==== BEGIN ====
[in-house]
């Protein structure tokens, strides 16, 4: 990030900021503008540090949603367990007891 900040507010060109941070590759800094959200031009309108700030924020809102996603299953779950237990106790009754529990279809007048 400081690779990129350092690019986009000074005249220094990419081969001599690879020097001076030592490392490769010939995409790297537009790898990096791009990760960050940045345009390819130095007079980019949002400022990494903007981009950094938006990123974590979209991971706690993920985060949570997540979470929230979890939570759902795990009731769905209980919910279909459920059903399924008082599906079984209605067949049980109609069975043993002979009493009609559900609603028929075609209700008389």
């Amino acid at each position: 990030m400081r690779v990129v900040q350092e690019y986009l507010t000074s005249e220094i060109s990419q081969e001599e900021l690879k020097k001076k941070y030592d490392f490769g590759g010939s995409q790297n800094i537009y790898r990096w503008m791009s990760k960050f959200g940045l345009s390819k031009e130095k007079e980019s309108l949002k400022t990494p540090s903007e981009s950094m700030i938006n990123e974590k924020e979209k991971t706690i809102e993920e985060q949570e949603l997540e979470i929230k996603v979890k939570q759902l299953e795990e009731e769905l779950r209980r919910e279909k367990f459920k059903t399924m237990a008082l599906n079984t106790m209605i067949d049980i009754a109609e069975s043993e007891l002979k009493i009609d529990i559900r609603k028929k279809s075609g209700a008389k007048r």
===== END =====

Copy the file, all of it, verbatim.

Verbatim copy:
[in-house]
């Protein structure tokens, strides 16, 4: 990030900021503008540090949603367990007891 900040507010060109941070590759800094959200031009309108700030924020809102996603299953779950237990106790009754529990279809007048 400081690779990129350092690019986009000074005249220094990419081969001599690879020097001076030592490392490769010939995409790297537009790898990096791009990760960050940045345009390819130095007079980019949002400022990494903007981009950094938006990123974590979209991971706690993920985060949570997540979470929230979890939570759902795990009731769905209980919910279909459920059903399924008082599906079984209605067949049980109609069975043993002979009493009609559900609603028929075609209700008389």
């Amino acid at each position: 990030m400081r690779v990129v900040q350092e690019y986009l507010t000074s005249e220094i060109s990419q081969e001599e900021l690879k020097k001076k941070y030592d490392f490769g590759g010939s995409q790297n800094i537009y790898r990096w503008m791009s990760k960050f959200g940045l345009s390819k031009e130095k007079e980019s309108l949002k400022t990494p540090s903007e981009s950094m700030i938006n990123e974590k924020e979209k991971t706690i809102e993920e985060q949570e949603l997540e979470i929230k996603v979890k939570q759902l299953e795990e009731e769905l779950r209980r919910e279909k367990f459920k059903t399924m237990a008082l599906n079984t106790m209605i067949d049980i009754a109609e069975s043993e007891l002979k009493i009609d529990i559900r609603k028929k279809s075609g209700a008389k007048r």